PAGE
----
Earlier this year I returned from a two-day meeting on the West Coast. The schedule was reasonable and the travel, this time, was easy.
Still, it took me an entire week to recover. It didn’t use to be like this. Maybe I’m getting old?
Although business travel can be exciting and even fun, it is a surprisingly profound stressor on the body, mind, emotions, and spirit.
We’re rushing to make flights, waiting in lines, suffering through flight delays, and subjected to surly flight attendants and annoyed fellow passengers. Then we have to sit still for hours, while flying through the air in a metal tube. On arrival, we need to adjust to time differences, hotel rooms, and disrupted routines. We’re separated from our families, friends, and the comforts of home.
Because of this increased stress and altered schedule, we tend to sleep less soundly and for fewer hours. We work out less, eat poorly, and often drink more alcohol than usual. All of which, of course, adds to our stress.
None of this would be a problem if we were on vacation, just hanging out on the beach. But when we travel for business, our performance really matters. We might need to make a powerful first impression, or sell something, or make important decisions with others.
Like athletes traveling to a competition, we have to perform not only well, but at a higher level than usual.
So, if we have to perform like athletes, shouldn’t we travel like them?
I used to be a ski racer. On our way to competitions, we traveled in much less comfort than I do now, but I experienced a lot less wear and tear as a result. That’s in part because I was younger and more resilient, but much of it was the way I traveled back then.
As an athlete, my travel regimen started three to five days before my race trip. I made sure that I slept at least eight hours each night. I ate consciously, exercised moderately, and meditated religiously. I drank lots of water, but no alcohol.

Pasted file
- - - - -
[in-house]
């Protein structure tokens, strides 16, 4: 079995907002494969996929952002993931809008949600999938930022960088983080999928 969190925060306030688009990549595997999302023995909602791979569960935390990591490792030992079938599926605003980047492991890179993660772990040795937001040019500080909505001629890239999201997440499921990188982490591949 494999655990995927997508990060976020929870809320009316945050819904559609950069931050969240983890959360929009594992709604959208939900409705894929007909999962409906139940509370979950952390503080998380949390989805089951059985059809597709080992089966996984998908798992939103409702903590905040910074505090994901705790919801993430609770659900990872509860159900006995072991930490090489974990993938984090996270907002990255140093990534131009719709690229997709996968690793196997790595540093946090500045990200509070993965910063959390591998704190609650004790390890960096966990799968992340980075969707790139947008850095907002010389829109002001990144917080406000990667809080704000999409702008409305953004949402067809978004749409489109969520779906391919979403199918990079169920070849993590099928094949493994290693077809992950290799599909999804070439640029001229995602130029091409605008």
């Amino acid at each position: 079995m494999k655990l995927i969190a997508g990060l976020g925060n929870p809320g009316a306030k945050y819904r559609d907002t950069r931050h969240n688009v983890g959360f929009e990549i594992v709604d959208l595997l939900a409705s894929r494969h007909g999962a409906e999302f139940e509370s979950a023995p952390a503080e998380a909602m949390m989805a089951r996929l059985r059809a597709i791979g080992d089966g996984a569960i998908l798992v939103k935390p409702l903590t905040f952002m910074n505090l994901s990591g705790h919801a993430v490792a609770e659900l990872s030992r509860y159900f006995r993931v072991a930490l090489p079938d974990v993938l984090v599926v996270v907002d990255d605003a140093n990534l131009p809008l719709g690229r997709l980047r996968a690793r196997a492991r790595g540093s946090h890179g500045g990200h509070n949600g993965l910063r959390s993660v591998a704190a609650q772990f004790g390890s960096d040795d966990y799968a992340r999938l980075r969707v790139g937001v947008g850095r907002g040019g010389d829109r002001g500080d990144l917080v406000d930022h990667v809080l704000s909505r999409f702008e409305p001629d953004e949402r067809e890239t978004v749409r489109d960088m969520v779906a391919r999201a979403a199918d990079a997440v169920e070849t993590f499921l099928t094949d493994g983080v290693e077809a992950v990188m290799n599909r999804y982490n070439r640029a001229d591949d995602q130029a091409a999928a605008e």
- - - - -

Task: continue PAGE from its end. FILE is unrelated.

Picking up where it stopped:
But as a business traveler? Even before my trip starts, I lose sleep because I’m trying to finish work, prepare for meetings, and cross things off my to-do list before I get on the plane. And once I’m en route, I encounter unhealthy food everywhere — airport lounges, hotels, meeting rooms. And when my energy lags or I start to feel stressed, I grab one (or five) cookies. It’s a downward spiral, of course: the more sugar I eat, the more I crave, the more I eat. It takes a severe toll on my body. Just like the late-night dinners with excellent, and generously flowing, wine.
As a skier, I arrived at the mountain as early as I could, knowing that rushing would take me off my game. I didn’t mind the wait; it was psychological preparation time. Being relaxed was a competitive advantage. When I’m traveling for work, I try to minimize travel time. I arrive just in time for my flight, and book flights that arrive just in time for my meetings or events. Efficiency is my mantra. Which, unfortunately, means that rushed is my routine.
When I was a skier, travel meant more discipline. For business travelers, it’s easy to fall into the “special occasion” trap. How often, we say to ourselves, do I meet with these colleagues? The dinner is so lavish, the wine so good! I shouldn’t hold back. It’s just this time. That’s reasonable if you travel once or twice a year. But for many of us, these special occasions come around a few times a month or more. It’s easy for “special occasions” to morph into a regular and unsustainable lifestyle.
In other words, I’m not taking a week to recover from a short business trip because I’m old. The way I’m traveling is making me old.
Once I realized that the key to traveling like an athlete is having the discipline of an athlete, I started to change my behavior.
Now, I skip some of that delicious food and fabulous wine. I give myself enough time to arrive early at the airport or the meeting.
It’s hard to check in to a hotel late at night, exhausted and stressed, and not switch on the television and eat the chocolate chip cookie that’s been left for me.
But an athlete would resist — and now, most of the time, so do I.
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